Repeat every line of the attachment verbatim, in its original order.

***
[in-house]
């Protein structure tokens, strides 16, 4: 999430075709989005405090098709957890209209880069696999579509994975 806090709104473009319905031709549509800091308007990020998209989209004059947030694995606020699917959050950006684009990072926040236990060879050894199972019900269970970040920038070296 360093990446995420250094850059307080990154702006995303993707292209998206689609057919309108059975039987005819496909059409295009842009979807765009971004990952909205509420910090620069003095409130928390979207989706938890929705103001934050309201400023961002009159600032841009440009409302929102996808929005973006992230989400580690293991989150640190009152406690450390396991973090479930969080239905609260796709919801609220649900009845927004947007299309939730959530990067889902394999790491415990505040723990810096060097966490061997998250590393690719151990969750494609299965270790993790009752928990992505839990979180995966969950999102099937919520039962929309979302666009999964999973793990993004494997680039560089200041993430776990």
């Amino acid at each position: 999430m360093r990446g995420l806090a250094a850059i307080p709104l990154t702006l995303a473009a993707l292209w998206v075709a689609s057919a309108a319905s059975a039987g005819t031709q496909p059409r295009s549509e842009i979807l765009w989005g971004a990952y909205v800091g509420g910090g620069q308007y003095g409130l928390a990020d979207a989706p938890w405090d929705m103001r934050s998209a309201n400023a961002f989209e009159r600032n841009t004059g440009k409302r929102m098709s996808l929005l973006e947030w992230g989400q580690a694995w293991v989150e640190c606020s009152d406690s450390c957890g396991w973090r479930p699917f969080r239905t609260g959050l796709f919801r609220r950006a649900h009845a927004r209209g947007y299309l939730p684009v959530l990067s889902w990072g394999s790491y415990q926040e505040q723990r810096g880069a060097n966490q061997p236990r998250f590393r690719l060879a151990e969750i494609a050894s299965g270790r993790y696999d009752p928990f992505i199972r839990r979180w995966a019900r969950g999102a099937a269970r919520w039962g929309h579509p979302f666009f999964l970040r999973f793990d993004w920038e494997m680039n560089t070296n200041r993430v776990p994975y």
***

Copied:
[in-house]
């Protein structure tokens, strides 16, 4: 999430075709989005405090098709957890209209880069696999579509994975 806090709104473009319905031709549509800091308007990020998209989209004059947030694995606020699917959050950006684009990072926040236990060879050894199972019900269970970040920038070296 360093990446995420250094850059307080990154702006995303993707292209998206689609057919309108059975039987005819496909059409295009842009979807765009971004990952909205509420910090620069003095409130928390979207989706938890929705103001934050309201400023961002009159600032841009440009409302929102996808929005973006992230989400580690293991989150640190009152406690450390396991973090479930969080239905609260796709919801609220649900009845927004947007299309939730959530990067889902394999790491415990505040723990810096060097966490061997998250590393690719151990969750494609299965270790993790009752928990992505839990979180995966969950999102099937919520039962929309979302666009999964999973793990993004494997680039560089200041993430776990």
């Amino acid at each position: 999430m360093r990446g995420l806090a250094a850059i307080p709104l990154t702006l995303a473009a993707l292209w998206v075709a689609s057919a309108a319905s059975a039987g005819t031709q496909p059409r295009s549509e842009i979807l765009w989005g971004a990952y909205v800091g509420g910090g620069q308007y003095g409130l928390a990020d979207a989706p938890w405090d929705m103001r934050s998209a309201n400023a961002f989209e009159r600032n841009t004059g440009k409302r929102m098709s996808l929005l973006e947030w992230g989400q580690a694995w293991v989150e640190c606020s009152d406690s450390c957890g396991w973090r479930p699917f969080r239905t609260g959050l796709f919801r609220r950006a649900h009845a927004r209209g947007y299309l939730p684009v959530l990067s889902w990072g394999s790491y415990q926040e505040q723990r810096g880069a060097n966490q061997p236990r998250f590393r690719l060879a151990e969750i494609a050894s299965g270790r993790y696999d009752p928990f992505i199972r839990r979180w995966a019900r969950g999102a099937a269970r919520w039962g929309h579509p979302f666009f999964l970040r999973f793990d993004w920038e494997m680039n560089t070296n200041r993430v776990p994975y």